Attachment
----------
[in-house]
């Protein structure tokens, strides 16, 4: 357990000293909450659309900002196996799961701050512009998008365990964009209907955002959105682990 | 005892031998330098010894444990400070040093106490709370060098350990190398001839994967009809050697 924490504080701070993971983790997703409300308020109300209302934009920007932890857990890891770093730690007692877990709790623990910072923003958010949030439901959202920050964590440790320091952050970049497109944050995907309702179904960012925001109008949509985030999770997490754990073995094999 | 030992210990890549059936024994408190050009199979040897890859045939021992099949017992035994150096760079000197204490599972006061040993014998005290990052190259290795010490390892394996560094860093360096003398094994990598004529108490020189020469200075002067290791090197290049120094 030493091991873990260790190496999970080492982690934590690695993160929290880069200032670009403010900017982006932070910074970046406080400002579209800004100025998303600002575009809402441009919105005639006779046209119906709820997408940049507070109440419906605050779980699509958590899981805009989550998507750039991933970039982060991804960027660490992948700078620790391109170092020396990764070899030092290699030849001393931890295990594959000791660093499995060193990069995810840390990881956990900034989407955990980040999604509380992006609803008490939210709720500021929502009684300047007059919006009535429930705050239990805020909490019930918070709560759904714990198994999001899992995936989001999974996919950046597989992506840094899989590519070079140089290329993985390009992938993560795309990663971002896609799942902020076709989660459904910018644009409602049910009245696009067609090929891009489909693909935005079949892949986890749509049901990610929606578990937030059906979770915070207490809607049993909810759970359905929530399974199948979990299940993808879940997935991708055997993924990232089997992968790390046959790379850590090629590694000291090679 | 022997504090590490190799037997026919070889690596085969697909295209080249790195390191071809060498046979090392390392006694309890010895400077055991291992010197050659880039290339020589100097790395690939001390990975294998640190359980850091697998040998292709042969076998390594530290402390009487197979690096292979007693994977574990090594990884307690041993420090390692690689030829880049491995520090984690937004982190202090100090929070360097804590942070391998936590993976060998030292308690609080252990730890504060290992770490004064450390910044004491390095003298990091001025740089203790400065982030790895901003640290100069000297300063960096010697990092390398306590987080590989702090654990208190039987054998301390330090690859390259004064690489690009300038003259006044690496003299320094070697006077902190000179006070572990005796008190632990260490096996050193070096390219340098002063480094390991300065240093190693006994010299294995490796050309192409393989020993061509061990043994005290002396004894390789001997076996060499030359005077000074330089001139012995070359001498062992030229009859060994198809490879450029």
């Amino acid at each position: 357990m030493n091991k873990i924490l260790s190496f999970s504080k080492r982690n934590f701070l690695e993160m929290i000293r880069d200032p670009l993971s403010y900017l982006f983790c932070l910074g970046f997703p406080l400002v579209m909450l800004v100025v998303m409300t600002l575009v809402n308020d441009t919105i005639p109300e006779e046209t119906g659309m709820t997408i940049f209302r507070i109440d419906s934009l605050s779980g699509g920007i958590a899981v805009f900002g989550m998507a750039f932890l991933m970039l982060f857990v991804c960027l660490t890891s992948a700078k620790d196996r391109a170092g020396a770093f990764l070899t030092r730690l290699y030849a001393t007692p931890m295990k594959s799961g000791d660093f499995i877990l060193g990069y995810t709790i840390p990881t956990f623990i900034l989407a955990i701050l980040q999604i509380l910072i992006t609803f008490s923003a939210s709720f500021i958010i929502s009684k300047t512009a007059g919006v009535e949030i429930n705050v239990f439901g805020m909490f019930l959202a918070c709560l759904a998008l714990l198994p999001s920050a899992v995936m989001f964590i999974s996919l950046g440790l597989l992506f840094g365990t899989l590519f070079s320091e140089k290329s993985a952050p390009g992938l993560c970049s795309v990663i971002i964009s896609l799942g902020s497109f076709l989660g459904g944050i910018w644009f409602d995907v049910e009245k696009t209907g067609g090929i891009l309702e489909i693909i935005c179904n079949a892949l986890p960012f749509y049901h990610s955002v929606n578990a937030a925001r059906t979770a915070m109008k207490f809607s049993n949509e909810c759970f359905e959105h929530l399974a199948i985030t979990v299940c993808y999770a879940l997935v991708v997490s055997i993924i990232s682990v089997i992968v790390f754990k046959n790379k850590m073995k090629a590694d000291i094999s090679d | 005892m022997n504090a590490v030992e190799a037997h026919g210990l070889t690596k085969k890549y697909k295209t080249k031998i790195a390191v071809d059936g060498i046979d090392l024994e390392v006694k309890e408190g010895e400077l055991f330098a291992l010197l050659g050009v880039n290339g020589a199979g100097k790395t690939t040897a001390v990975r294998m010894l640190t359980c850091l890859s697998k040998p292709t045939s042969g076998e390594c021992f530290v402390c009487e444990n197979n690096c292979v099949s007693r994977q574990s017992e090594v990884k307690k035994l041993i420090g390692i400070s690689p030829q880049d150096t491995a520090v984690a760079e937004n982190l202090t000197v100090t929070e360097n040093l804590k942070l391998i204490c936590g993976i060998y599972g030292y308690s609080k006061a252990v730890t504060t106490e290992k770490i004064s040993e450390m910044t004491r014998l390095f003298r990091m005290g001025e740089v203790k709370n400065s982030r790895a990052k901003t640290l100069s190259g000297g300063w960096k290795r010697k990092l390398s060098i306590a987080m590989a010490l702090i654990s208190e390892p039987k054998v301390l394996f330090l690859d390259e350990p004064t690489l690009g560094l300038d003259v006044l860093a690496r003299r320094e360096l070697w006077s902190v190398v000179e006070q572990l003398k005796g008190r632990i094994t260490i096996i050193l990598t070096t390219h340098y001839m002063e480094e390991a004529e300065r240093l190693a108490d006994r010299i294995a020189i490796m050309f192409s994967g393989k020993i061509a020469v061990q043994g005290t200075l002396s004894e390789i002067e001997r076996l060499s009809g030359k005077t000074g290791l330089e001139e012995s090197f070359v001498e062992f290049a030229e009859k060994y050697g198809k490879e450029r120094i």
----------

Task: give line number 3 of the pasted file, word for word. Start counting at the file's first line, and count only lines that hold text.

């Amino acid at each position: 357990m030493n091991k873990i924490l260790s190496f999970s504080k080492r982690n934590f701070l690695e993160m929290i000293r880069d200032p670009l993971s403010y900017l982006f983790c932070l910074g970046f997703p406080l400002v579209m909450l800004v100025v998303m409300t600002l575009v809402n308020d441009t919105i005639p109300e006779e046209t119906g659309m709820t997408i940049f209302r507070i109440d419906s934009l605050s779980g699509g920007i958590a899981v805009f900002g989550m998507a750039f932890l991933m970039l982060f857990v991804c960027l660490t890891s992948a700078k620790d196996r391109a170092g020396a770093f990764l070899t030092r730690l290699y030849a001393t007692p931890m295990k594959s799961g000791d660093f499995i877990l060193g990069y995810t709790i840390p990881t956990f623990i900034l989407a955990i701050l980040q999604i509380l910072i992006t609803f008490s923003a939210s709720f500021i958010i929502s009684k300047t512009a007059g919006v009535e949030i429930n705050v239990f439901g805020m909490f019930l959202a918070c709560l759904a998008l714990l198994p999001s920050a899992v995936m989001f964590i999974s996919l950046g440790l597989l992506f840094g365990t899989l590519f070079s320091e140089k290329s993985a952050p390009g992938l993560c970049s795309v990663i971002i964009s896609l799942g902020s497109f076709l989660g459904g944050i910018w644009f409602d995907v049910e009245k696009t209907g067609g090929i891009l309702e489909i693909i935005c179904n079949a892949l986890p960012f749509y049901h990610s955002v929606n578990a937030a925001r059906t979770a915070m109008k207490f809607s049993n949509e909810c759970f359905e959105h929530l399974a199948i985030t979990v299940c993808y999770a879940l997935v991708v997490s055997i993924i990232s682990v089997i992968v790390f754990k046959n790379k850590m073995k090629a590694d000291i094999s090679d | 005892m022997n504090a590490v030992e190799a037997h026919g210990l070889t690596k085969k890549y697909k295209t080249k031998i790195a390191v071809d059936g060498i046979d090392l024994e390392v006694k309890e408190g010895e400077l055991f330098a291992l010197l050659g050009v880039n290339g020589a199979g100097k790395t690939t040897a001390v990975r294998m010894l640190t359980c850091l890859s697998k040998p292709t045939s042969g076998e390594c021992f530290v402390c009487e444990n197979n690096c292979v099949s007693r994977q574990s017992e090594v990884k307690k035994l041993i420090g390692i400070s690689p030829q880049d150096t491995a520090v984690a760079e937004n982190l202090t000197v100090t929070e360097n040093l804590k942070l391998i204490c936590g993976i060998y599972g030292y308690s609080k006061a252990v730890t504060t106490e290992k770490i004064s040993e450390m910044t004491r014998l390095f003298r990091m005290g001025e740089v203790k709370n400065s982030r790895a990052k901003t640290l100069s190259g000297g300063w960096k290795r010697k990092l390398s060098i306590a987080m590989a010490l702090i654990s208190e390892p039987k054998v301390l394996f330090l690859d390259e350990p004064t690489l690009g560094l300038d003259v006044l860093a690496r003299r320094e360096l070697w006077s902190v190398v000179e006070q572990l003398k005796g008190r632990i094994t260490i096996i050193l990598t070096t390219h340098y001839m002063e480094e390991a004529e300065r240093l190693a108490d006994r010299i294995a020189i490796m050309f192409s994967g393989k020993i061509a020469v061990q043994g005290t200075l002396s004894e390789i002067e001997r076996l060499s009809g030359k005077t000074g290791l330089e001139e012995s090197f070359v001498e062992f290049a030229e009859k060994y050697g198809k490879e450029r120094i």